Malagasy people vote for a new leader

MADAGASCAR-VOTE

Madagascan strongman Andry Rajoelina speaks to the press on October 25, 2013 next to his wife Mialy (R) after voting in the presidential elections at a polling station in Antananarivo. AFP

Madagascan strongman Andry Rajoelina speaks to the press on October 25, 2013 next to his wife Mialy (R) after voting in the presidential elections at a polling station in Antananarivo.  AFP
Madagascan strongman Andry Rajoelina speaks to the press on October 25, 2013 next to his wife Mialy (R) after voting in the presidential elections at a polling station in Antananarivo. AFP

Madagascar began voting Friday in long-delayed presidential elections meant to restore democracy and pull the island nation out of the crisis it plunged into after a 2009 coup.

Around 7.8 million eligible voters were to elect a successor to an interim government after strongman Andry Rajoelina, 39, seized power four years ago, sending then-president Marc Ravalomanana into exile.

Some of the main political players — including Rajoelina and Ravalomanana — have been barred from running to prevent their long-standing political wrangling from jeopardising the vote.

“I think Madagascar will emerge from the crisis in this election,” said voter Alain Yves as people trickled in, voter ID cards in hand to cast their ballots in Ampasandratsarahoby, a suburb in Antananarivo.

“Up to now the election is calm.”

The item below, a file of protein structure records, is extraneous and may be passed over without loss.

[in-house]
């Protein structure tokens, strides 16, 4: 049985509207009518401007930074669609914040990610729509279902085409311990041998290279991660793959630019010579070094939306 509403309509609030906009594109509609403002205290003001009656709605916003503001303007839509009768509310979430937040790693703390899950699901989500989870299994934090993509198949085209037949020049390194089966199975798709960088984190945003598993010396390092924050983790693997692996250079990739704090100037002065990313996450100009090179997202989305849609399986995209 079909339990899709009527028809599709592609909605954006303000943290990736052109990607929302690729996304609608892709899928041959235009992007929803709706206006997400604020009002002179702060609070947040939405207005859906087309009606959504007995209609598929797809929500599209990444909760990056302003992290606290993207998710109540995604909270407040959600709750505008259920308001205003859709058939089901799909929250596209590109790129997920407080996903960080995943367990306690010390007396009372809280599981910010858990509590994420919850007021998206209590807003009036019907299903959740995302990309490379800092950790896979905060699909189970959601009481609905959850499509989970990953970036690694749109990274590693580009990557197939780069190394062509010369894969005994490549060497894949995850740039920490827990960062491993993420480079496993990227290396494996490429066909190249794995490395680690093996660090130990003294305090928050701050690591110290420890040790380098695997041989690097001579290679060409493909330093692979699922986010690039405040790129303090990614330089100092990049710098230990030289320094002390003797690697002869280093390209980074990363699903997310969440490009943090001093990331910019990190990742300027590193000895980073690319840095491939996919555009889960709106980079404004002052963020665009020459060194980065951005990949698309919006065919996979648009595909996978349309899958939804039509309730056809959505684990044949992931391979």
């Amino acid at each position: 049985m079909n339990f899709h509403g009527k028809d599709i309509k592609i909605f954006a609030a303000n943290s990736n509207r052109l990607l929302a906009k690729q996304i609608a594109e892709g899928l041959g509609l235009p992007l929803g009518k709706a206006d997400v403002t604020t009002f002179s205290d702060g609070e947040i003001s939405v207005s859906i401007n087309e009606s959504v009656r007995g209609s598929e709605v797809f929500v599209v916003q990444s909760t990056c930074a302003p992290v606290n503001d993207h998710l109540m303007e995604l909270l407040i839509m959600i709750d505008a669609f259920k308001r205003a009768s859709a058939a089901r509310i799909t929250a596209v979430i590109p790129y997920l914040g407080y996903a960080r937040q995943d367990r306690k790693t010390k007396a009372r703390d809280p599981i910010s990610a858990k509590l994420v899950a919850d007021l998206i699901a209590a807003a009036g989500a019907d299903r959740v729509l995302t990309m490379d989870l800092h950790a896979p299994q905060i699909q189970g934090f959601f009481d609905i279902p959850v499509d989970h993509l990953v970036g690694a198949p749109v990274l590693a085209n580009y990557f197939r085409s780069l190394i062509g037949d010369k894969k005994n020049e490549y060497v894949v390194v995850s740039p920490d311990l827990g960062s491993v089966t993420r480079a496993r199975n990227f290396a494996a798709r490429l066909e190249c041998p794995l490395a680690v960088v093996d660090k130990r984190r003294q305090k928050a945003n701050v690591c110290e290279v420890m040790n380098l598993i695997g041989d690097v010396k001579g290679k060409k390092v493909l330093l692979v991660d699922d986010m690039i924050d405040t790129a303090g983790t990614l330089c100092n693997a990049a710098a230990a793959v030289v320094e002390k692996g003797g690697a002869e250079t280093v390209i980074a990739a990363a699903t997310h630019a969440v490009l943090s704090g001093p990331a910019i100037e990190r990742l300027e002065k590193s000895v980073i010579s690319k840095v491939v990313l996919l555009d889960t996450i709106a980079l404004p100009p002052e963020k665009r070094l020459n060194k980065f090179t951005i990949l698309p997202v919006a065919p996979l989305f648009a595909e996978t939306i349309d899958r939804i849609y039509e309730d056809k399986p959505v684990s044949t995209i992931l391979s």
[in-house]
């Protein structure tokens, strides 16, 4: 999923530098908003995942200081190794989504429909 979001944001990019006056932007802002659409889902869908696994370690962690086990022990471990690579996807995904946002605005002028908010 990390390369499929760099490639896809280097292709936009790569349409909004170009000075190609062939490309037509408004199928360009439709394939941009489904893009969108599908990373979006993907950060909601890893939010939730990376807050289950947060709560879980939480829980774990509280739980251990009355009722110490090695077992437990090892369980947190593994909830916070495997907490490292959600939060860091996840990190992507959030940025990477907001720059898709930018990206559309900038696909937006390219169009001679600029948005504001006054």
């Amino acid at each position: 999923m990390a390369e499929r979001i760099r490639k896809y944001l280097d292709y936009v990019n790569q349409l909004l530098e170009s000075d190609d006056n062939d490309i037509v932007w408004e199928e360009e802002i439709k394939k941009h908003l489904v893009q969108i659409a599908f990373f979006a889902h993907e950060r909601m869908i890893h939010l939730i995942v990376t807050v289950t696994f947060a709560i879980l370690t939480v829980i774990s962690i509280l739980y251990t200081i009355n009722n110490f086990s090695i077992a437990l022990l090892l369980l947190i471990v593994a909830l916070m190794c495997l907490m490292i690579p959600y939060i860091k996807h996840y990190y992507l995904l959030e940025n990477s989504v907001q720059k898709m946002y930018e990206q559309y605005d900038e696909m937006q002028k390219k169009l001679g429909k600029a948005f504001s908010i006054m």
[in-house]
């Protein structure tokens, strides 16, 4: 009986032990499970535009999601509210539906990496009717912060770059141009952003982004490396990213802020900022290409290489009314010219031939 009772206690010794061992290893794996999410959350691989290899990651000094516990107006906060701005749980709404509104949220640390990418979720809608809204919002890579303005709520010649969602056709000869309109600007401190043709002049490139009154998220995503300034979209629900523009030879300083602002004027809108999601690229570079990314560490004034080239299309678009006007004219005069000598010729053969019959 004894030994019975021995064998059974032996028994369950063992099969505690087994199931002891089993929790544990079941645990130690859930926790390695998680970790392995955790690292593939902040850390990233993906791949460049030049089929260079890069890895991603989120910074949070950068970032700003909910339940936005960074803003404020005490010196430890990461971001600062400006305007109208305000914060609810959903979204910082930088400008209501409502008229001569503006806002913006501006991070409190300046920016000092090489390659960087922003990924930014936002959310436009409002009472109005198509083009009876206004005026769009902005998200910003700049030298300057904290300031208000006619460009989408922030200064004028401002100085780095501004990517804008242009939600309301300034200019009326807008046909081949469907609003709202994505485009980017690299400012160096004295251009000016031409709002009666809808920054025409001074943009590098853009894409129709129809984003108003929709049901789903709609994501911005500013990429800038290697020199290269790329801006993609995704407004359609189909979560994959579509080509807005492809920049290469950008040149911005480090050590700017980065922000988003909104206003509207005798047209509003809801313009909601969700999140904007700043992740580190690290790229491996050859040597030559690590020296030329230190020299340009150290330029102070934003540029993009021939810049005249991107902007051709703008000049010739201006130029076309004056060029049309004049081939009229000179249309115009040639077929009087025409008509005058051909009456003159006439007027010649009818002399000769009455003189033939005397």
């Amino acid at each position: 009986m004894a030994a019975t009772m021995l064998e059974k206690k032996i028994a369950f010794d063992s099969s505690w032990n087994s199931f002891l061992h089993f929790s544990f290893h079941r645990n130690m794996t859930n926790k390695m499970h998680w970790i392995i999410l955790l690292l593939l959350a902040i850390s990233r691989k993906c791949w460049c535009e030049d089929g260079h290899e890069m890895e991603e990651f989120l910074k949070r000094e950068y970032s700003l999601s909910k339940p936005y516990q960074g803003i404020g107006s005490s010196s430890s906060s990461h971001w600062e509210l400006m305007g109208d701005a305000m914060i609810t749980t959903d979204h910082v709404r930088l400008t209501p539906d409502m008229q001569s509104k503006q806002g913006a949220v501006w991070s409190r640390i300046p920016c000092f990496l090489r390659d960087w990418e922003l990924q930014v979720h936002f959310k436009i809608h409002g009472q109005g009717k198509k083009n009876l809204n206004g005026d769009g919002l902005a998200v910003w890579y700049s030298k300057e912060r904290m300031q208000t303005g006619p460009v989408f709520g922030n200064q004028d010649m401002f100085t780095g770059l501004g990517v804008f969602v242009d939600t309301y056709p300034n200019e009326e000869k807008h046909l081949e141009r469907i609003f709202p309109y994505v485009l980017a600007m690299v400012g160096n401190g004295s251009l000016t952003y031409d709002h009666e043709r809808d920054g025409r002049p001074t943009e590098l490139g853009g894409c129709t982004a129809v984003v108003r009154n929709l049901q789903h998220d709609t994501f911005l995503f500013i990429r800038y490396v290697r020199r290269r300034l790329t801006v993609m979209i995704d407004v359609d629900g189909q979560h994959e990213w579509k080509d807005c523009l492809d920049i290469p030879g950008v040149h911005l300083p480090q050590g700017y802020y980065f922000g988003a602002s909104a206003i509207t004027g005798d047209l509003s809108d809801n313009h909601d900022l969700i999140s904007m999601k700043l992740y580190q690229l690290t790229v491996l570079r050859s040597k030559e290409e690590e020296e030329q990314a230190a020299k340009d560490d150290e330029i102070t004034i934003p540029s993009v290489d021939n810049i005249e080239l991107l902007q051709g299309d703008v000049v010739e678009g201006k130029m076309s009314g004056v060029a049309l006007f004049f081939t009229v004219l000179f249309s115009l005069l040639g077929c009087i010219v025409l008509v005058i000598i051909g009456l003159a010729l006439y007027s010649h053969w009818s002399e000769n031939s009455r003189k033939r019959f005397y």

With 33 candidates on the ballot and no clear favourite, chances of a first-round outright winner looked slim, raising the possibility of a run-off in eight weeks’ time.

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Despite the number and variety of candidates — including ex-ministers, a conservationist and a rock singer — analysts say only about six are serious contenders.

Rajoelina voted in a suburb of the capital Antananarivo, saying he was “ready to transfer power according to the rules of the game.”

“Our challenge is to end the transition in peace and above all to avoid that the country descends into civil war or confrontation.”

He did not name a preferred successor, but former finance minister Hery Rajaonarimampianina is perceived as his favourite and was given massive media exposure compared to other candidates as campaigning wrapped up.

A voter in Antananarivo today
A voter in Antananarivo today

Rajoelina said he would support a candidate in an eventual second round of voting scheduled for December 20, along with legislative polls.

Since independence from France in 1960, the Indian Ocean island nation of 22.3 million people has lurched from one crisis to another.

The seizure of power by Rajoelina, who was then mayor of Antananarivo, plunged the country into a political, social and economic quagmire.